Saturday, April 9, 2011

Bright ridge near Mons Hansteen

Portion of a wrinkle ridge extending from Mons Hansteen to the northeast, cropped LROC News System Featured Image, April 8, 2011; LROC Narrow Angle Camera (NAC) observation M122536322L, LRO orbit 3191, March 3, 2010. Resolution 55 cm per per pixel, Illumination is from the west at an incidence angle of 26° (field of view height is 550 meters) [NASA/GSFC/Arizona State University].

Hiroyuki Sato
LROC News System

On the Moon, small topographic highs often covered by boulders are commonly seen in LROC NAC images. Today's Featured Image shows an example of boulders atop a wrinkle ridge.

In two areas of the image high reflectance boulders are on the top of the ridge. The sinuous line to the right of these boulder clusters is the eastern edge of the wrinkle ridge.

The full-width of the left-hand NAC frame M122536322 shows an archipelago of boulder blossoms, shedding along the ridge, northeast of Mons Hansteen. The centerpiece of of the Featured Image can be seen, with far less detail, in the 2.3 kilometer-wide field of view, and the high solar angle surrenders more reflective (rougher and presumably fresher) material in exchange for a loss in relief [NASA/GSFC/Arizona State University].

Why are there two distinct patches of boulders? The ridge as a whole has numerous boulder patches just like these. How did they form? Were they thrown there by some distant impact event? Are they eroding out of the wrinkle ridge? Has everything nearby been covered by a resurfacing event leaving just a few high patches of bright boulders? We may not know until astronauts visit one of these occurrences and carefully investigate the geology and collect samples!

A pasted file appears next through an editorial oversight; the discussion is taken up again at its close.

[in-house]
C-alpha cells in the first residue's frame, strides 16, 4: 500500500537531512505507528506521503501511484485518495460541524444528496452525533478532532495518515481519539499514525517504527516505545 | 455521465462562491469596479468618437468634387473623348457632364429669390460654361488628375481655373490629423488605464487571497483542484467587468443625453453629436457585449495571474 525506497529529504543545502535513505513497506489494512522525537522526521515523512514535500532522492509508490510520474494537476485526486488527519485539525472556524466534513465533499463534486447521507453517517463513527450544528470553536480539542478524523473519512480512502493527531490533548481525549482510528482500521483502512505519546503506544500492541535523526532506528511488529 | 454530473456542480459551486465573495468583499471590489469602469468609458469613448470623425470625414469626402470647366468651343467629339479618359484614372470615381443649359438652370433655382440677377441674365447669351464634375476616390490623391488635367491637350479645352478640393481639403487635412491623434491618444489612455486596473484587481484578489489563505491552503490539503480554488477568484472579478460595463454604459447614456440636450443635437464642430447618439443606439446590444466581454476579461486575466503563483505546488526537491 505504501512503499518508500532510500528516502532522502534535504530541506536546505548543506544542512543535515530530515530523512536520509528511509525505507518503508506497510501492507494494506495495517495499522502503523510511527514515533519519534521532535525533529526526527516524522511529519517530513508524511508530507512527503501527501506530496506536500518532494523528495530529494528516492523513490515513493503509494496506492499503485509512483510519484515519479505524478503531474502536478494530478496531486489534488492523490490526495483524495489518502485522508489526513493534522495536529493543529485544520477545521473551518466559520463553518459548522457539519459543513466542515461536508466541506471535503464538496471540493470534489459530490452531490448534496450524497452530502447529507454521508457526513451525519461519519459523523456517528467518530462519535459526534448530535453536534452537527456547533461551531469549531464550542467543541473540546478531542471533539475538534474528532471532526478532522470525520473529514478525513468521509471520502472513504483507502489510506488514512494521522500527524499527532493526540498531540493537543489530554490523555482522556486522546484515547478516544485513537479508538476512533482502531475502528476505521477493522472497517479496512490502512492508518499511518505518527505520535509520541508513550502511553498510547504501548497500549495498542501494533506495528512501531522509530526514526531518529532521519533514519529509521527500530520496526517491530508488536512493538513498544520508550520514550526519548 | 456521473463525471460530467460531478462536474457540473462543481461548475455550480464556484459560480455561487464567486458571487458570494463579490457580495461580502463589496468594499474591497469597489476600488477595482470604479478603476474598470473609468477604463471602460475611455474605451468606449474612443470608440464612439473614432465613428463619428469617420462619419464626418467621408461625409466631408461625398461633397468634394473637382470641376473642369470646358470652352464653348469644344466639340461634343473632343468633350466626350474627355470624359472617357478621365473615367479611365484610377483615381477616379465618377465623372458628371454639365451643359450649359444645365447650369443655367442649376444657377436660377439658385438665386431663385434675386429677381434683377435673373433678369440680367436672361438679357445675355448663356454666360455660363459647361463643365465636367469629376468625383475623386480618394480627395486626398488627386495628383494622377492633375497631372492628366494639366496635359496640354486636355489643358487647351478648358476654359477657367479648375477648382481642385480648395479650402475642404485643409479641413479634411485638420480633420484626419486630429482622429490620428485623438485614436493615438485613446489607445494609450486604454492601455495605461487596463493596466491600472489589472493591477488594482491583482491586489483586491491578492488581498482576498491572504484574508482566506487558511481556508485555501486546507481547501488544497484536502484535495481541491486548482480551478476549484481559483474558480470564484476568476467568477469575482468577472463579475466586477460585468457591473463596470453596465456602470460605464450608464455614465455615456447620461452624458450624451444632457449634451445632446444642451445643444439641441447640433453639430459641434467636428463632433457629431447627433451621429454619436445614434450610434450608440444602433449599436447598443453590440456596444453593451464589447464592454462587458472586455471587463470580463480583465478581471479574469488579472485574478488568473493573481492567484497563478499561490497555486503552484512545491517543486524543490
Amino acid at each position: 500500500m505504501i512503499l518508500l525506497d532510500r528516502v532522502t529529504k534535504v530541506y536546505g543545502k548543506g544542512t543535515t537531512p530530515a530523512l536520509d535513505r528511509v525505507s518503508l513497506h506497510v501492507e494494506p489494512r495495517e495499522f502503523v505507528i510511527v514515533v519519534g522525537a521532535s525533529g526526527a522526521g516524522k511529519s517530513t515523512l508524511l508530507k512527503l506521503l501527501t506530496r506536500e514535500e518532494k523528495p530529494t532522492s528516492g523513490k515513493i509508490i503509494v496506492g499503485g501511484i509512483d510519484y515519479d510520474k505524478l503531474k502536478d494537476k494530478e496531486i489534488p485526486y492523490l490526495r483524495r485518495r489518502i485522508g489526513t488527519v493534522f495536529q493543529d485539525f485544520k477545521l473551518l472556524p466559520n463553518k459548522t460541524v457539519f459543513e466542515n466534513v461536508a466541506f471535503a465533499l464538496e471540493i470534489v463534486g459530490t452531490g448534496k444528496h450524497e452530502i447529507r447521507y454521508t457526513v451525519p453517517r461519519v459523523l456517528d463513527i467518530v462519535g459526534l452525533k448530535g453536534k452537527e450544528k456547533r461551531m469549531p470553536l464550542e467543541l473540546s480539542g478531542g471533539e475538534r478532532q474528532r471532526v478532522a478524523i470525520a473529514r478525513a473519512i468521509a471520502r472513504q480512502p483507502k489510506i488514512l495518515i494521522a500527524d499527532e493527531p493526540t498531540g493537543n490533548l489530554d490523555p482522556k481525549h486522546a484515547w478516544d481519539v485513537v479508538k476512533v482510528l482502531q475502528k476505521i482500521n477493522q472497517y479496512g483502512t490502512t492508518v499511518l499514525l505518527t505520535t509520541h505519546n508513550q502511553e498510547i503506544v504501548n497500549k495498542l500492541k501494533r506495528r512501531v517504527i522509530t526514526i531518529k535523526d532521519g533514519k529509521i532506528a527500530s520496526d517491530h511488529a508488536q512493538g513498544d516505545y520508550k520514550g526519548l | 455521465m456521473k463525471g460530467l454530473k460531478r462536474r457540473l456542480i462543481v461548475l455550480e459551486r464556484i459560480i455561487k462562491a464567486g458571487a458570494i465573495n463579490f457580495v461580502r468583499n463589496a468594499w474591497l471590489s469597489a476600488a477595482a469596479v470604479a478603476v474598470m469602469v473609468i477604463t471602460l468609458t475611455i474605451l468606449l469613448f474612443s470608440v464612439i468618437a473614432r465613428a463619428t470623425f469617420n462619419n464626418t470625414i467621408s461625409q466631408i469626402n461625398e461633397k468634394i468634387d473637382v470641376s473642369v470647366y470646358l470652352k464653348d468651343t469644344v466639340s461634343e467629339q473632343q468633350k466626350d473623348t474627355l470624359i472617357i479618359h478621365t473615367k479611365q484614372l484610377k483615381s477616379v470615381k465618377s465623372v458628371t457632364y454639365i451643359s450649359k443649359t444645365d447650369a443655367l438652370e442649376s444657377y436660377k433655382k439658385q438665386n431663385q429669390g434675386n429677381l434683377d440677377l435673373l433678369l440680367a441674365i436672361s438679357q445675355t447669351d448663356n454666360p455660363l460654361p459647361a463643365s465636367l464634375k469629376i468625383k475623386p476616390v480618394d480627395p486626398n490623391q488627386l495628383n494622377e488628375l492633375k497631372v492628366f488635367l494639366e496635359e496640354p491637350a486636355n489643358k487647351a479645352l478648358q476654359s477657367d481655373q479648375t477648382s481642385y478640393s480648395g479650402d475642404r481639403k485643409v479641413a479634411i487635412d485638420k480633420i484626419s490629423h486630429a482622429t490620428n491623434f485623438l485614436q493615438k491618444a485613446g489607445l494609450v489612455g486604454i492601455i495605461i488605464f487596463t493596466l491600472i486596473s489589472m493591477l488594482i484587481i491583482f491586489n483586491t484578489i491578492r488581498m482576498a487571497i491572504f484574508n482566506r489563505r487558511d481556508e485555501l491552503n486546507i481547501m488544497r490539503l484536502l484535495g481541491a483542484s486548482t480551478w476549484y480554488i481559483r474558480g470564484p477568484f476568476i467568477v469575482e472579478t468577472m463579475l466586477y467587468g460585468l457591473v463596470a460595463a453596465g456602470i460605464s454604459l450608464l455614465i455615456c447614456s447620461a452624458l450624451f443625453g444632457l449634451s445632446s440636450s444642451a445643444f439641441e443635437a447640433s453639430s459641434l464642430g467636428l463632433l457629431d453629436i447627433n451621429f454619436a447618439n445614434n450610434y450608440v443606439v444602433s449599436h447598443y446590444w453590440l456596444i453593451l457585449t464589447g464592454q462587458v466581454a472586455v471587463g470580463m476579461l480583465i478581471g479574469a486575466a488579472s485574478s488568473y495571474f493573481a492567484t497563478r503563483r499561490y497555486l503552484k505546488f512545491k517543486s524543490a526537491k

Context view for the LROC Featured Image, April 8, 2010, northeast of Mons Hansteen in southwestern Oceanus Procellarum. White arrow indicates the location of the shedding wrinkle ridge seen in the Featured image. LROC Wide Angle Camera (WAC) observation M117819862ME, LRO orbit 2496, January 11, 2010 from 43.51 km; centered near 12.34°S, 310.15°E (64.6 meters per pixel) [NASA/GSFC/Arizona State University].

You should check the whole view of this boulder covered wrinkle ridge by opening the full LROC NAC frame!

Related Posts:
Boulder clusters on a ridge crest
Buckland Boulders
Wrinkle ridge in Oceanus Procellarum
Constellation ROI at Mare Tranquillitatis
Hansteen Alpha
Wrinkle Ridges

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